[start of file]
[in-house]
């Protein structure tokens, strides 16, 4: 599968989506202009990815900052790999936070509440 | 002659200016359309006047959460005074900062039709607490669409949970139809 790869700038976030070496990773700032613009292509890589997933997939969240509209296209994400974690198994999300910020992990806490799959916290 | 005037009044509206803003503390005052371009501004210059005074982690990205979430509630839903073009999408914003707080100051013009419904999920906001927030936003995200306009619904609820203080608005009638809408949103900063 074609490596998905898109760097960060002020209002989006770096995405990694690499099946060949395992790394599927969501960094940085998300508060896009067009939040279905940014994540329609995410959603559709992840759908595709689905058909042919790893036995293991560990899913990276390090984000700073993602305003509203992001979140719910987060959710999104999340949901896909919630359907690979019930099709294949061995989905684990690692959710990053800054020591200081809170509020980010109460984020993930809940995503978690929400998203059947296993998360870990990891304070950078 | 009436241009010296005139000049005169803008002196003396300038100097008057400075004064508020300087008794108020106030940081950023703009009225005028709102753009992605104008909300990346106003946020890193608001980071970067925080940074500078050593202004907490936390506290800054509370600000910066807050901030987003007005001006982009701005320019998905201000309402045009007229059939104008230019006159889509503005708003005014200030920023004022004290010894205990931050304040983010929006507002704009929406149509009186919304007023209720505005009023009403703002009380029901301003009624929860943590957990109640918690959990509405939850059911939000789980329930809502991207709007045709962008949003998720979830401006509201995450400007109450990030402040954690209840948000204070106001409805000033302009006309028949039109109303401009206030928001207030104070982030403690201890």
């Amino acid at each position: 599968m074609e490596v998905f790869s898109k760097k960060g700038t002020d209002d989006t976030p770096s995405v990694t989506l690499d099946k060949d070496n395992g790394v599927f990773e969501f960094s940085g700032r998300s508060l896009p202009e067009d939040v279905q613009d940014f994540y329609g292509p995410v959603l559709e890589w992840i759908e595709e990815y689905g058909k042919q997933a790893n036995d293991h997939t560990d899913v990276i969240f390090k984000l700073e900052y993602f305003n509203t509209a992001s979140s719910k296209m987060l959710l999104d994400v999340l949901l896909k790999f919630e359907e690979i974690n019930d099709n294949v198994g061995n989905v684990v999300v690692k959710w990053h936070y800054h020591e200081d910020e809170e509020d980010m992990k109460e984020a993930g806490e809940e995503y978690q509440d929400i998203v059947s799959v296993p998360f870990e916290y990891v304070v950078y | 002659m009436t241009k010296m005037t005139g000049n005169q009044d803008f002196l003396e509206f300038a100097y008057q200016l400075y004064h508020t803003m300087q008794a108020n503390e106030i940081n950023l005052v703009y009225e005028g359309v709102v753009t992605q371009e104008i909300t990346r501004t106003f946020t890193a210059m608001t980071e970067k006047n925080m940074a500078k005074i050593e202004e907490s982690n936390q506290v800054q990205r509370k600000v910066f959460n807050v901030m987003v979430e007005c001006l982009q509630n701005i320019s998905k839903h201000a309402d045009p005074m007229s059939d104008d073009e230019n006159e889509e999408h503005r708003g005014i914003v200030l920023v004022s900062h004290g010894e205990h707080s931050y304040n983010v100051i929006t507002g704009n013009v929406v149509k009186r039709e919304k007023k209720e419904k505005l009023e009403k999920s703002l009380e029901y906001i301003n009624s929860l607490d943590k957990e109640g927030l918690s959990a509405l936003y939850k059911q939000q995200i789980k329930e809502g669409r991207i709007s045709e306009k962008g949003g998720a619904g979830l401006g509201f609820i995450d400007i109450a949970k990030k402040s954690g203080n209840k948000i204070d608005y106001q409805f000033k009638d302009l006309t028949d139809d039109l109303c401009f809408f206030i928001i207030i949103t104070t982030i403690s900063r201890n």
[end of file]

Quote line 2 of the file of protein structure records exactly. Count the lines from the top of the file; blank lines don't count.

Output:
């Protein structure tokens, strides 16, 4: 599968989506202009990815900052790999936070509440 | 002659200016359309006047959460005074900062039709607490669409949970139809 790869700038976030070496990773700032613009292509890589997933997939969240509209296209994400974690198994999300910020992990806490799959916290 | 005037009044509206803003503390005052371009501004210059005074982690990205979430509630839903073009999408914003707080100051013009419904999920906001927030936003995200306009619904609820203080608005009638809408949103900063 074609490596998905898109760097960060002020209002989006770096995405990694690499099946060949395992790394599927969501960094940085998300508060896009067009939040279905940014994540329609995410959603559709992840759908595709689905058909042919790893036995293991560990899913990276390090984000700073993602305003509203992001979140719910987060959710999104999340949901896909919630359907690979019930099709294949061995989905684990690692959710990053800054020591200081809170509020980010109460984020993930809940995503978690929400998203059947296993998360870990990891304070950078 | 009436241009010296005139000049005169803008002196003396300038100097008057400075004064508020300087008794108020106030940081950023703009009225005028709102753009992605104008909300990346106003946020890193608001980071970067925080940074500078050593202004907490936390506290800054509370600000910066807050901030987003007005001006982009701005320019998905201000309402045009007229059939104008230019006159889509503005708003005014200030920023004022004290010894205990931050304040983010929006507002704009929406149509009186919304007023209720505005009023009403703002009380029901301003009624929860943590957990109640918690959990509405939850059911939000789980329930809502991207709007045709962008949003998720979830401006509201995450400007109450990030402040954690209840948000204070106001409805000033302009006309028949039109109303401009206030928001207030104070982030403690201890």